Most of the tracks this team recorded dated from Clark's rejected Asylum demos, and they represented a sort of journey through Gene Clark's past. "Marylou" and "Kansas City Southern" (remade from the second Dillard & Clark LP) hearken back to the '50s rock that Clark grew up on; country ballads "Lonely Saturday" and "Hear the Wind" and bluegrass numbers "Home Run King" and "In the Pines" recall Dillard and Clark; acoustic ballads "Past Addresses" and "Silent Crusade" sound like White Light outtakes; and orchestrated ballads "Give My Love to Marie" and "Sister Moon" wouldn't have been out of place on No Other.
While the career sampler concept was sound, the execution was not up to the high standards of his previous releases. A deliberately commercial approach on many tracks indicated a bid for chart success. The basic problem, though, was weak material. The rockers are tedious. Several of the other numbers are uninspired and, in the case of some of the ballads, overlong. That said, there are some appealling songs, including "Give My Love to Marie," "Lonely Saturday" and "Hear the Wind." Still, for the first time in his career, Clark had recorded an album that could be called mediocre.
Clark's tracks eventually won him a deal with RSO Records. Though the tracks were finished by the fall of '76, the label held off on the release of Two Sides to Every Story (RSO, 1977) until the next February in order to avoid conflicting with fall releases by labelmates Eric Clapton and the Bee Gees. The attempts to attract commercial favor ultimately failed, and this time critics were less kind than in the past.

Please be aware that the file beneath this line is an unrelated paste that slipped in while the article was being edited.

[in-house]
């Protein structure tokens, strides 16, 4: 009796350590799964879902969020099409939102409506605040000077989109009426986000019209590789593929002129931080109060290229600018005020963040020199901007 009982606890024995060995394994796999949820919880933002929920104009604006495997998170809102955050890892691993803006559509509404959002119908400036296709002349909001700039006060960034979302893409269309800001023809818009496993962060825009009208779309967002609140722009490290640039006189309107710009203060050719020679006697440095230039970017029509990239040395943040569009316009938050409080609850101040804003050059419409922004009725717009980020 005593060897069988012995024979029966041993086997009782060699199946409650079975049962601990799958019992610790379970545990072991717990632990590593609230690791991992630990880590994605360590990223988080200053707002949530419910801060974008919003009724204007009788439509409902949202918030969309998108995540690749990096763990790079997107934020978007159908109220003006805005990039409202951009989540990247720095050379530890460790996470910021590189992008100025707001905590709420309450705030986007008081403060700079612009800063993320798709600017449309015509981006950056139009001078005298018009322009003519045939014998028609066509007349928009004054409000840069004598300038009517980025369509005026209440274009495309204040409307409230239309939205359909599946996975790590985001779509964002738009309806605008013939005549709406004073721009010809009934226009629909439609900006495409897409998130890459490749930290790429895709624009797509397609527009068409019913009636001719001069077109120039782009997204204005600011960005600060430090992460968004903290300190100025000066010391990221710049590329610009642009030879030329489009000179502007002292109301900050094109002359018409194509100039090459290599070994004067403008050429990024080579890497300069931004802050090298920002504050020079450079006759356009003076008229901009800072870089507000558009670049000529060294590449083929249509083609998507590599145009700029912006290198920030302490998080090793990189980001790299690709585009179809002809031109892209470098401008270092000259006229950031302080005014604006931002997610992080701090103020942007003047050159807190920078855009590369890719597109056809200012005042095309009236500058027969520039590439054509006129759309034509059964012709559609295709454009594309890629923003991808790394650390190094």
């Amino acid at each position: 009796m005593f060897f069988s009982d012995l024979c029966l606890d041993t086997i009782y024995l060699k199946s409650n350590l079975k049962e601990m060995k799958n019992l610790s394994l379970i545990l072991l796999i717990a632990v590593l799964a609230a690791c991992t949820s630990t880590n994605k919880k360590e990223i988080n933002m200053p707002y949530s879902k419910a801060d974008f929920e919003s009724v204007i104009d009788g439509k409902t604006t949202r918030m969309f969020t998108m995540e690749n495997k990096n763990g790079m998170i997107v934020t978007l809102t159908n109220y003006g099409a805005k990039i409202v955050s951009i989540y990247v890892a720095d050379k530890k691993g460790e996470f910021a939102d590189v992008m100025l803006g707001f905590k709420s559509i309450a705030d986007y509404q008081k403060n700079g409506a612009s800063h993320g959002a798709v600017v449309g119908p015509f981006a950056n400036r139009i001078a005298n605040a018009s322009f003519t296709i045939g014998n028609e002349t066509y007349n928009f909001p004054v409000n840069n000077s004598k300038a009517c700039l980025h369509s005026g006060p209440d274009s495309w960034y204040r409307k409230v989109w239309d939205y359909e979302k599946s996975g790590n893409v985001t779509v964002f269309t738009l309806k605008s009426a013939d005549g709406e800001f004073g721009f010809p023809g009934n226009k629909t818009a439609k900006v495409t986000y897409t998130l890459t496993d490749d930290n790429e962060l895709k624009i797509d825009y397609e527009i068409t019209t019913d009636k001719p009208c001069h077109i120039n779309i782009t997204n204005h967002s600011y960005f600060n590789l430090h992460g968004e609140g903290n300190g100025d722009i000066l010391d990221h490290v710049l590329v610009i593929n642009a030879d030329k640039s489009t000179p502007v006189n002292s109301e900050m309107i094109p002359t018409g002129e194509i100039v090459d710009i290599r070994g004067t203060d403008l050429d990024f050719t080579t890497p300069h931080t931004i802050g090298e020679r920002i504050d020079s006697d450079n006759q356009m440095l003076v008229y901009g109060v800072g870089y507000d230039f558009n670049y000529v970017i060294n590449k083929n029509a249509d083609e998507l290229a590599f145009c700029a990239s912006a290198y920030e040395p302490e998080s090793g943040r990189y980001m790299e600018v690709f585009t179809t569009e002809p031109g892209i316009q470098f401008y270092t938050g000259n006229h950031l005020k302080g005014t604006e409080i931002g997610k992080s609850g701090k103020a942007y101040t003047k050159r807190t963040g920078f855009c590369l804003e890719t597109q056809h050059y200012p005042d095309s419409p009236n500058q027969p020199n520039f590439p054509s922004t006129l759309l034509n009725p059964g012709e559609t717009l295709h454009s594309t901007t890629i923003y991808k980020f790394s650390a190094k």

Gene Clark & the K.C. Southern Band

While waiting for the release of the LP, Clark formed a band with some old friends, guitarist Billy Shea, bassist Peter Oliva, drummer Andy Kandanes, a pianist and a conga player. The group was dubbed the Mendocino Rhythm Section, and they reworked many of Clark's compositions with a Latin, almost disco treatment. In short order, Kaye joined up, the congas and piano player were out, and the band eschewed Latin rhythms. They rechristened themselves the K.C. Southern Band. ("KC" for "Kaye-Clark" as well as "Kansas City.") After the release of the album, this group was signed to a package tour of Europe along with Chris Hillman's band and Roger McGuinn's Thunderbyrd. Two shows from this short-lived tour were recorded for the BBC, and were recently released as Three Byrds Land in London (Windsong, 1997). Though the tour fell apart, within a few months of their return to the States, Clark had disbanded the K.C. Southern Band and was touring as an acoustic duo with Roger McGuinn.



For the tale of Clark's ill-fated reunion with his fellow Byrds, see McGuinn, Clark & Hillman. Or skip forward to the resumption of Clark's solo career in Gene Clark, 1980 - 1991.

[Back to top.]



Band Members | Gene Clark | 1974-1977

Welcome | News | LPs | History | Members | Spinoffs | Related | Reference | Sanctuary | About | NEXT SECTION

McGuinn | Clark | Crosby | Hillman | Clarke | Kelley | Gram Parsons | White | Gene Parsons | York | Battin | NEXT CHAPTER

1957-1964 | 1964-1966 | 1966-1968 | D&C | 1970-1973 | 1974-1977 | MC&H | 1980-1991 | NEXT PAGE






This page and entire ByrdWatcher Website Copyright 1997 Tim Connors. All rights reserved.

If you have any questions, comments or bug reports about the content or design of ByrdWatcher, please direct them to: byrds@ebni.com. Please tell me about browser compatibility problems.

The URL of this page is: http://ebni.com/byrds/memgc5.html

This page was last revised on August 19, 1997.